Research Importance

Dwarf sour cherries are well suited to commercial production in the Intermountain West. They are the product of many years of breeding for a combination of cold hardiness, dwarf stature, and good fruit quality. Dwarf sour cherry bushes are typically 8-12 feet tall at maturity and are cold hardy to Zone 2. These bushes may produce multiple trunks and may require pruning. Fruit can be hand-picked or mechanically harvested and is dark red (wine red) when ripe. Some varieties produce fruit sweet enough to be eaten fresh.

Research Summary

The University of Saskatchewan (U of S) has released six varieties over the last 15 years. Only four are available in the U.S.: ‘Romeo’, ‘Juliet’, ‘Crimson Passion', and ‘Carmine Jewel’. 'Carmine Jewel' and 'Crimson Passion' were planted at four locations across the state (Corvallis-WARC, Bozeman-MSU, Kalispell-FVCC, and Helena) in 2015 and 'Romeo' and 'Juliet' were planted a year later. At the Western Agricultural Research Center (WARC), an additional short-statured sour cherry ('Lutowka Rose') was also planted in 2015. Each cultivar was represented at each site by 9 plants (3 plants sets, planted in 3 locations or blocks). Metrics assessed annually include plant survival, pests, fruit yield, berry size and sugar content (⁰Bx). Juice yield and characteristics were also recorded.


All cherry varieties have proven cold hardy to Zone 3. Deer tend to prefer browsing on cherry shoots—especially in winter—and will cause significant damage if not fenced out. Aphids are the only pest with the potential to cause significant damage. However, there has been evidence of cherry fruit fly larvae (Rhagoletis cerasi), which has the potential to decimate a crop if not kept in check. Most varieties produced small amounts (<1.0 lb/plant) of fruit in the third year after planting. 'Romeo' and 'Juliet' (planted in 2016) had larger (<2 lbs/plant) in their third year (Table 1). Cherries ripened to sugar content levels seen in U of S studies (Bors 2011). In 2018, 'Carmine Jewel' ripened in the last week of July. 'Romeo' and 'Juliet' ripened in the first week of August. 'Lutowka Rose' was harvested in mid-August. Flowering and fruiting in 'Crimson Passion' have been low to non-existent.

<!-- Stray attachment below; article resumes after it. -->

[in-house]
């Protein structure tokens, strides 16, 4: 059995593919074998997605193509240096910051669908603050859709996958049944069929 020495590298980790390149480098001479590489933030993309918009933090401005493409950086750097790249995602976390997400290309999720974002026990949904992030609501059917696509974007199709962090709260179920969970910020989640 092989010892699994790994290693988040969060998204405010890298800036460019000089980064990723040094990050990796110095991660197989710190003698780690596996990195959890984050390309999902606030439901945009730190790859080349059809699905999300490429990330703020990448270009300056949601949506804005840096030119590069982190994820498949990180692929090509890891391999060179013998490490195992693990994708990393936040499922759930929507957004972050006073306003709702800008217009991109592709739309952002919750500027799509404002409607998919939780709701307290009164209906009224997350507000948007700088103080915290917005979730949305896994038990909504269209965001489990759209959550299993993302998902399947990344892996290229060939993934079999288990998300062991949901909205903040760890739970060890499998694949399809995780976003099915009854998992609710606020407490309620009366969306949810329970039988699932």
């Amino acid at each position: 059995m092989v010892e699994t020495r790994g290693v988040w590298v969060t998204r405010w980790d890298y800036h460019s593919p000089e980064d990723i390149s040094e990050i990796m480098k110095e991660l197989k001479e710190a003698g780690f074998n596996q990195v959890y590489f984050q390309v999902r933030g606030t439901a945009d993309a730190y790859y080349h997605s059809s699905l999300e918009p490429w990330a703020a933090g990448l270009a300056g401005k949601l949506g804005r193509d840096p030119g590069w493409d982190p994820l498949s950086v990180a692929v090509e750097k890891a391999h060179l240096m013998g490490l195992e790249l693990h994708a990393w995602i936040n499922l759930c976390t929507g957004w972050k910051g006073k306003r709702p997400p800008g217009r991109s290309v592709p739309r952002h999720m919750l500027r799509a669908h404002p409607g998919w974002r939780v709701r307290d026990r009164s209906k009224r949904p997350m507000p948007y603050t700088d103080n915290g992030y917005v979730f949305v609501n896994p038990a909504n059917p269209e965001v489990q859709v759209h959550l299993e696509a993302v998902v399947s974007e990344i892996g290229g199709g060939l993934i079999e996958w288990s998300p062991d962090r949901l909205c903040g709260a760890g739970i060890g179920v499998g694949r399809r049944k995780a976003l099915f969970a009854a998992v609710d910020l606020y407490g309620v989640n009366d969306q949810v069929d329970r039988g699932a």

Table 1. Yields, fruit weight, and sugar content of WARC dwarf sour cherry cultivars in the field on day of harvest.

  Yield (lbs/plant)    
Cultivar 2017 2018 2019 2020 2021 Individual average
fruit weight (g)
Average °Bx*
Carmine Jewel 0.7 16.7 18.1 17.2 20.1 3.4 15.1
Juliet 0.0 2.4 8.7 12.1 10.4 4.3 17.4
Lutowka Rose 0.6 5.8 10.7 37.4 38.8 4.6 16.5
Romeo 0.1 7.7 10.4 8.1 13.5 2.9 18.4

Table 2. Juice characteristics of WARC dwarf sour cherry varieties (14 lbs berries yield approximately 1 gallon juice via commercial juicer).

Cultivar pH Titratable Acidity
(g citric acid /
L equivalents)
Sugar (°Bx)Lorem ipsum
Carmine Jewel 3.2 13.95 22.75
Juliet 3.35 17.2 21.82
Lutowka Rose 3.36 15.68 17.15
Romeo 3.21 17.31 25.68


Conclusions are tentative since cherries are slow to mature. We expect production to continue increasing over the next few years. Note that 'Carmine Jewel' yields increased from a few handfuls to nearly 20 lbs/plant in one year. During establishment, 'Carmine Jewel' and 'Romeo' have been the most productive. The flavor of all varieties are good, but 'Romeo' and 'Juliet' are slightly sweeter-tasting. 'Juliet' and 'Lutowka Rose' have the largest fruits. 'Crimson Passion' has been the slowest to mature. This variety has also not regularly produced fruit in trials at the NDSU Carrington research and extension center.   


University of Saskatchewan dwarf sour cherry website

Bors 2011 report

NDSU-Carrington REC- Hardy Fruit program, dwarf sour cherry page

2010 Fruit Grower News article about mechanical harvest of dwarf sour cherries

2018 Good Fruit Grower article

2018 BBC story on Canadian cherries